Flying in and out of Seatac International Airport this week provided us a cloudless (finally!) sky-high show of Seattle. And because I so often sing the blues about the area’s clouds and rain, it seemed only fair to show you some of the other Seattle blues – its sky and water - as well.
Seattle grew up on Elliott Bay pictured above. In fact, much of its southern area – now home to major league sports stadiums (that portion in the mid right hand side of the photo) was once tidal flats that stretched even further south to the mouth of the Duwamish River. The area was populated by the Duwamish people until the early settlers arrived in the 1850’s. (The lake to the top left is Lake Union and body of water stretching across the top of the photo is Lake Washington.)
Those of us living on ‘the east side’ of Washington State’s King County must cross Lake Washington to get to Seattle (or take long looping routes around the north or south ends of the lake). The photo above shows Interstate 90 as it passes a tip of Bellevue to the lower left, crosses Mercer Island and continues across the lake into Seattle.
Seattle has become a gateway for Alaska-bound cruises ships that ply the waters from spring until fall with weekly trips north. So prolific is the cruise industry’s presence -- Carnival, Celebrity, Holland America, Princess, Royal Caribbean and Crystal among them -- that a new cruise terminal, Pier 91, in the area known as Magnolia, was opened a few years ago. (It, and a nearby grain elevator are pictured above.)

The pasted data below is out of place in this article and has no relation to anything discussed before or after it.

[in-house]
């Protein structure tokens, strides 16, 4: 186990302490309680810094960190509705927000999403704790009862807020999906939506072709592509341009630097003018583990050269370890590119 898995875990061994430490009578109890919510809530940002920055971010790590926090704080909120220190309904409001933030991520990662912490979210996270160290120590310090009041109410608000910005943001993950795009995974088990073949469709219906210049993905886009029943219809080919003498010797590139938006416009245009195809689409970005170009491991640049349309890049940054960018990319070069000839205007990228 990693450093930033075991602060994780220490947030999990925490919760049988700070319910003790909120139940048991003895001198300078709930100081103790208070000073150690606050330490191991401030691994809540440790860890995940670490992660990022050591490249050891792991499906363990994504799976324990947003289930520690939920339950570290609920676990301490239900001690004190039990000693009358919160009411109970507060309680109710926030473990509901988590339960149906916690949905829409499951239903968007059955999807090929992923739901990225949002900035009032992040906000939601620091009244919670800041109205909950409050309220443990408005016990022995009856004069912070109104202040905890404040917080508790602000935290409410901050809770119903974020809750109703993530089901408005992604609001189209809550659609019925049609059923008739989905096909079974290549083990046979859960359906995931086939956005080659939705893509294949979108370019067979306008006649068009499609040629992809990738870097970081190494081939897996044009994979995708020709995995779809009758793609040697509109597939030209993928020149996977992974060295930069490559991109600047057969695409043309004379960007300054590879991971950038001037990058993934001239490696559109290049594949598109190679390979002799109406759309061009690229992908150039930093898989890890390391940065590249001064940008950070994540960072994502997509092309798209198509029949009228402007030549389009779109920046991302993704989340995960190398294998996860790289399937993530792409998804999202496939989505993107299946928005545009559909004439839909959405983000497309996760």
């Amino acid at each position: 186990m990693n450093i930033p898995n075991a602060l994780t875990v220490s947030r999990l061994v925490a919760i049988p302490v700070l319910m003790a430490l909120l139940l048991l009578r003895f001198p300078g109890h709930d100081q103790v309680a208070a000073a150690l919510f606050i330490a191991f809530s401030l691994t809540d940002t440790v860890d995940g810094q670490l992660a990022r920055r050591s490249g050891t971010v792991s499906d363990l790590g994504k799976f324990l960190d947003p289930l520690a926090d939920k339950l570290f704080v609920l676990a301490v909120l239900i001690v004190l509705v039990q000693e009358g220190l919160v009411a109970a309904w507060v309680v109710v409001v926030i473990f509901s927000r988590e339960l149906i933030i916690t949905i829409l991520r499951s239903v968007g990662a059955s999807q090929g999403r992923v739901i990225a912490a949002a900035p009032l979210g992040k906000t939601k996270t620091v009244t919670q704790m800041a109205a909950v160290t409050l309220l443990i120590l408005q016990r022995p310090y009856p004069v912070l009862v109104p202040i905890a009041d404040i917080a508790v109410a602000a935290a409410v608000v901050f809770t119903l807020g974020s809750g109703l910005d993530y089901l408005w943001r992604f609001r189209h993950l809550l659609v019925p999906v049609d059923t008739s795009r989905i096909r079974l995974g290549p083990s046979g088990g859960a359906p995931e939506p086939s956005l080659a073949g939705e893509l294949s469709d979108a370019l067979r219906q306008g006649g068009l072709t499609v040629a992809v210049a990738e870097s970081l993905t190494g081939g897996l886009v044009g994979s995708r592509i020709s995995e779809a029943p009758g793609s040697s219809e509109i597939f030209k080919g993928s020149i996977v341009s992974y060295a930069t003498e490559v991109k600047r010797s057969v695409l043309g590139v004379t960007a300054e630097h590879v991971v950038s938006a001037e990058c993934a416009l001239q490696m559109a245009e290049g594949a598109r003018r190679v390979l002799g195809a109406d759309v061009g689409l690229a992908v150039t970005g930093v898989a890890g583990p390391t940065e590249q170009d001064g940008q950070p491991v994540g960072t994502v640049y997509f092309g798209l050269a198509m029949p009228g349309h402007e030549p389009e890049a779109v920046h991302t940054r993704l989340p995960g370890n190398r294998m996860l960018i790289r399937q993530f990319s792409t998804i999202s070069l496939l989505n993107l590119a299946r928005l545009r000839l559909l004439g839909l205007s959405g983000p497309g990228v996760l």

While some of the ships dock at Pier 91 others continue to sail from the more centrally located Bell Street (Pier 66) terminal, pictured below.
Cruise enthusiasts who want to read more about the cruise industry in Seattle should check out this Port Authority’s link – which even provides a list of ships and their sailing dates: http://www.portseattle.org/cruise/Pages/default.aspx
One of Seattle’s favorite waterways – and a popular tourist attraction -- is the Hiram M. Chittenden Government Locks, aka ‘the Ballard locks’ (pictured below) the latter being the name of the area in which they are located.
The Ballard Locks are the link between Seattle’s fresh water Lake Union (and Lake Washington via what is called the Montlake Cut) and the salt-waters of Puget Sound. Ships traveling through the locks are raised or lowered to match the water level they are entering.
So popular are these locks there is even a Facebook page that updates regularly with news and activities about the place: https://www.facebook.com/ChittendenLocks
That wraps up this WAWeekend – we are heading out to enjoy some of those blue skies! Thanks for stopping by today. Hope you get a chance to explore some close-to-home destination where ever you are in the world and we’ll see you back here on Travel Tuesday!